One of the researchers, Dr Frank Lin from John Hopkins School of Medicine, has conducted a number of studies on hearing loss and dementia. In a previous study, those individuals with a mild, moderate, and severe hearing loss, respectively, had a two, three and five-fold increased risk of developing dementia over the course of the study.
Dr Lin has suggested some possible explanations for the association – social isolation, one of the risk factors for dementia, or some underlying brain damage which leads to both hearing and cognitive decline.
“It could also be that if you’re constantly having to expend more (mental) energy decoding what you hear, then it comes at a cost,” Dr Lin said. “Hearing loss doesn’t directly contribute to dementia, but leads to cognitive load on the brain.”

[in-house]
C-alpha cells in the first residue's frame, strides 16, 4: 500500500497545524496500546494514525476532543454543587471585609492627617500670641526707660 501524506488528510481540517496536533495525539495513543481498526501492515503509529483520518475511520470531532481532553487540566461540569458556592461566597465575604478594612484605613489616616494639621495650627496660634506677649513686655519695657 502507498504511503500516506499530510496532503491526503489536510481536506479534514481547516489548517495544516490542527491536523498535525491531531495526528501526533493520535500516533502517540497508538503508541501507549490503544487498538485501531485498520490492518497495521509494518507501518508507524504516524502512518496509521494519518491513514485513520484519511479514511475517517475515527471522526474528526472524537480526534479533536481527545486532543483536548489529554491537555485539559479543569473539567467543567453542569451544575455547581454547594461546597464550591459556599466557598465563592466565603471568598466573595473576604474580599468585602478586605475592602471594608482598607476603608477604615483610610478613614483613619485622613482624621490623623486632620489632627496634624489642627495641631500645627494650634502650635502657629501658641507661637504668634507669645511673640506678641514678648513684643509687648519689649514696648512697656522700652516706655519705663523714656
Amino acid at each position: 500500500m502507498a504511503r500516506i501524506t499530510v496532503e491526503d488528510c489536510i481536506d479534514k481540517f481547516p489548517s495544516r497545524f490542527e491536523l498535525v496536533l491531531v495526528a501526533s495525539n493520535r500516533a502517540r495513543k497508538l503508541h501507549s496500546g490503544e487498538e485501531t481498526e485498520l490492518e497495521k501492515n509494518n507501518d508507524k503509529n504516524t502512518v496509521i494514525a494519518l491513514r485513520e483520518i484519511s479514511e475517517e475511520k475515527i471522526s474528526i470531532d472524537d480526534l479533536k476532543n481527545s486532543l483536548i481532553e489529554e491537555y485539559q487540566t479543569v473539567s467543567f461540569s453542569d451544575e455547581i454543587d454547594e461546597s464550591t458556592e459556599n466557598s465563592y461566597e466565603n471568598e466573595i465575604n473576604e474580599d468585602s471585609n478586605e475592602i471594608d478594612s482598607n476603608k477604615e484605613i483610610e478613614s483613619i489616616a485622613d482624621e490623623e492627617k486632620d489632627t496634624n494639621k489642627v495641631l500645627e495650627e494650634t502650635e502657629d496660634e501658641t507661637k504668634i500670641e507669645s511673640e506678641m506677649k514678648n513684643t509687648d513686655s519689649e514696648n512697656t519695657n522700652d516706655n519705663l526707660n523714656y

Dementia in New Zealand
New Zealand has an ageing population and in 2012, 14 per cent of the population was aged 65 or over, a figure expected to increase to 23 per cent in 2036 and 26 per cent in 2061.
And with the ageing population, the number of people with dementia in New Zealand is expected to continue to climb. In 2011, the incidence of dementia increased by 18 per cent in just three years. By 2050, 147,359 New Zealanders are expected to have dementia – over 2.6 per cent of the population, and more than triple current numbers.
“As we age it’s important to look after hearing as part of our overall health,” says Mr Neeff.
Mr Neeff says hearing loss can have implications for every aspect of someone’s life. “Even a small loss can make people feel very isolated and gradually decline from society. The better we hear, the more mentally alert and astute we are.
“Hearing does not have to be part and parcel of the ageing process.”
Next generation sound
Cochlear announced the Cochlear™ Nucleus® 6 in New Zealand earlier this month, with a next generation sound processor which automatically determines the type of hearing environment the user is in and adjusts the sound processor to suit.